Giving an object full list capability

_getitem_is one of many Python special function attributes that may be defined in a class, to permit instances of that class to display special behavior. To see how this can be carried further, effectively integrating new abilities into Python in a seamless manner, we'll look at another, more comprehensive example.

When lists are used, it's common that any particular list will contain elements of only one type such as a list of strings or a list of numbers. Some languages, such as C++, have the ability to enforce this. In large programs, this ability to declare a list as containing a certain type of element can help you track down errors. An attempt to add an element of the wrong type to a typed list will result in an error message, potentially identifying a problem at an earlier stage of program development than would otherwise be the case.

Python doesn't have typed lists built in, and most Python coders don't miss them; but if you're concerned about enforcing the homogeneity of a list, special method attributes make it easy to create a class that behaves like a typed list. Here's the beginning of such a class (which makes extensive use of the Python built-in type and isin-stance functions, to check the type of objects):

class TypedList:

def _init_(self, example_element, initial_list=[]):

self.type = type(example_element) if not isinstance(initial_list, list):

raise TypeError("Second argument of TypedList must " "be a list.") for element in initial_list:

if not isinstance(element, self.type):

raise TypeError("Attempted to add an element of " "incorrect type to a typed list.") self.elements = initial_list[:]

The example_element argument defines the type this list can contain by providing an example of the type of element O.

The TypedList class, as defined here, gives us the ability to make a call of the form x = TypedList('Hello', ["List", "of", "strings"])

The first argument, 'Hello', isn't incorporated into the resulting data structure at all. It's used as an example of the type of element the list must contain (strings, in this case). The second argument is an optional list that can be used to give an initial list of values. The_init_function for the TypedList class checks that any list elements passed in when a TypedList instance is created are of the same type as the example value given. If there are any type mismatches, an exception is raised.

This version of the TypedList class can't be used as a list, because it doesn't respond to the standard methods for setting or accessing list elements. To fix this, we need to define the _setitem_ and _getitem__special method attributes. The

_setitem_method will be called automatically by Python anytime a statement of the form TypedListlnstance [i] = value is executed, and the__getitem_method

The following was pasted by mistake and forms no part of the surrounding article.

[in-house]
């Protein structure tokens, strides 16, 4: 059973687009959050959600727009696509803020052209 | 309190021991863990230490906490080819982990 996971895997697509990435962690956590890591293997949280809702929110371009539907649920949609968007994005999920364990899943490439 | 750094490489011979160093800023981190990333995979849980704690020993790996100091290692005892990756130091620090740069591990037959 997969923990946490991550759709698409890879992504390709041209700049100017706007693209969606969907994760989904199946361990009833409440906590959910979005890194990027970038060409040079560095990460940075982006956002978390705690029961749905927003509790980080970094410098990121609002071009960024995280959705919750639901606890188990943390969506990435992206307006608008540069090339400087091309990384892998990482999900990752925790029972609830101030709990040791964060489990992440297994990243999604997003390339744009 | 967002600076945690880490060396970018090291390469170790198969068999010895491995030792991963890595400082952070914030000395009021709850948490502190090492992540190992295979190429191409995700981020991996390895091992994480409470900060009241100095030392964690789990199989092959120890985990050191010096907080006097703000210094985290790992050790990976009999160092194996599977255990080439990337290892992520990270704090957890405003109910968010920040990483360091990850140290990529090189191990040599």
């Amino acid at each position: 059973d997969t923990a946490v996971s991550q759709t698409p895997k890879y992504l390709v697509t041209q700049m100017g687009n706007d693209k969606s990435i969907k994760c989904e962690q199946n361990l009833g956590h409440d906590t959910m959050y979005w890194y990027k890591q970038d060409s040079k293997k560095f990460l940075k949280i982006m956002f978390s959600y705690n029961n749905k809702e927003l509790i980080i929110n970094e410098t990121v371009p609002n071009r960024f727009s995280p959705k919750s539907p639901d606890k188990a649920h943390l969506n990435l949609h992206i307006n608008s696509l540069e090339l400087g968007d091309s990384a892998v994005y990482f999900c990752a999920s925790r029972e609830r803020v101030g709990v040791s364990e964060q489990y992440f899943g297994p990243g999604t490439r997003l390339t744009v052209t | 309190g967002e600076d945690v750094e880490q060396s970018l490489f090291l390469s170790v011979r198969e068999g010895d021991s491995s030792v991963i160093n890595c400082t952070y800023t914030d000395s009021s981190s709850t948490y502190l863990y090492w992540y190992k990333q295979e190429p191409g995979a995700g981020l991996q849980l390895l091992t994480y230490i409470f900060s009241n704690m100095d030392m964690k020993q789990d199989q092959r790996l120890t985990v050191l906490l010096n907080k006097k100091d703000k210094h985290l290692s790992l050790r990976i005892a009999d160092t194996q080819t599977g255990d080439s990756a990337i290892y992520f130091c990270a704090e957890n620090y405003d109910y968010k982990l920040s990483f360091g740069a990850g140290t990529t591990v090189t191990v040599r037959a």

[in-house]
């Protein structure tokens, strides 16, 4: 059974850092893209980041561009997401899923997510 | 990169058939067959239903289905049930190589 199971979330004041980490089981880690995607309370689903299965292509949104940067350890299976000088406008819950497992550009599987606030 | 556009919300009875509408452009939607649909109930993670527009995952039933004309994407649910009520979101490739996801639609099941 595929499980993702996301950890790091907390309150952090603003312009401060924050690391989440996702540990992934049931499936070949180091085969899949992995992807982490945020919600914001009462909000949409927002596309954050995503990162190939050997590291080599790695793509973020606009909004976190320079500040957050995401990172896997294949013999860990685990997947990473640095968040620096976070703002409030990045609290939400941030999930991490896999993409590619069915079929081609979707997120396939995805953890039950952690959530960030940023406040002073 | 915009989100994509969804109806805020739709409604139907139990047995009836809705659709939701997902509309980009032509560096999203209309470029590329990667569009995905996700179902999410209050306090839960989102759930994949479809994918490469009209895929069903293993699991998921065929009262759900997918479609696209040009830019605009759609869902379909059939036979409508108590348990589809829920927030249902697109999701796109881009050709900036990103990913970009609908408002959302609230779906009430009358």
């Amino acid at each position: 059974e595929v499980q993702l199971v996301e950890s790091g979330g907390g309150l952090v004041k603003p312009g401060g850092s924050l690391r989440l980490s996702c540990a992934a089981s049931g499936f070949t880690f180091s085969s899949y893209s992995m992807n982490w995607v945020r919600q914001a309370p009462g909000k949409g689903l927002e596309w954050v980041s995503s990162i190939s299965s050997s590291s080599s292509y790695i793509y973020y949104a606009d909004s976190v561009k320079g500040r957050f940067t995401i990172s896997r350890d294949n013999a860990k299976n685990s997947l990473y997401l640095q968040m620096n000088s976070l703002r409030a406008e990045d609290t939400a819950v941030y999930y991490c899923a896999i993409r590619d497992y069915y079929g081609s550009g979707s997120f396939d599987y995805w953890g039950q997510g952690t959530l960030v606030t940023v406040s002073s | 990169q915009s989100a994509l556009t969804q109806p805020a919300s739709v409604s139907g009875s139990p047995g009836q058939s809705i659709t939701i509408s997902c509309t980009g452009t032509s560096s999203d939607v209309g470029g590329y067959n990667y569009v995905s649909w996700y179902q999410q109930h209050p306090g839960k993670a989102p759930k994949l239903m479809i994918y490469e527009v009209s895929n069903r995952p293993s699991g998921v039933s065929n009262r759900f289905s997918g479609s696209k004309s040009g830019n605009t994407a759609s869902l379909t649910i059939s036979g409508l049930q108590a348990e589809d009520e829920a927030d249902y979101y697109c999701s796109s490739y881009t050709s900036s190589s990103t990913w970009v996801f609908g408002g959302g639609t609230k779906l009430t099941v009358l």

will be called anytime the expression TypedListInstance[i] is evaluated to return the value in the ┬┐th slot of TypedListInstance. Here is the next version of the TypedList class. Because we'll be type-checking a lot of new elements, we've abstracted this function out into the new private method __check:

class TypedList:

def _init_(self, example_element, initial_list=[]):

self.type = type(example_element) if not isinstance(initial_list, list):

raise TypeError("Second argument of TypedList must " "be a list.") for element in initial_list:

self._check(element)

self.elements = initial_list[:]

def _check(self, element):

if type(element) != self.type:

raise TypeError("Attempted to add an element of " "incorrect type to a typed list.")

self._check(element)

self.elements[i] = element def _getitem_(self, i):

return self.elements[i]

Now, instances of the TypedList class look more like lists. For example, the following code is valid:

>>> x = TypedList("", 5 * [""])

Hello There

The accesses of elements of x in the print statement are handled by__getitem__, which passes them down to the list instance stored in the TypedList object. The assignments to x[2] and x[3] are handled by_setitem_, which checks that the element being assigned into the list is of the appropriate type and then performs the assignment on the list contained in self.elements. The last line uses_getitem_to unpack the first four items in x and then pack them into the variables a, b, c, d, and e, respectively.

The calls to_getitem__and_setitem_are made automatically by Python.

Completion of the TypedList class, so that TypedList objects behave in all respects like list objects, requires more code. The special method attributes

_setitem_ and _getitem_ should be defined so that TypedList instances can handle slice notation as well as single item access. __add__ should be defined so that list addition (concatenation) can be performed, and __mul_should be defined so that list multiplication can be performed._len__should be defined so that calls of len(TypedListInstance) are evaluated correctly.__delitem_should be defined so that the TypedList class can handle del statements correctly. Also, an append method should be defined so that elements can be appended to TypedList instances using the standard list-style append, and similarly for an insert method.

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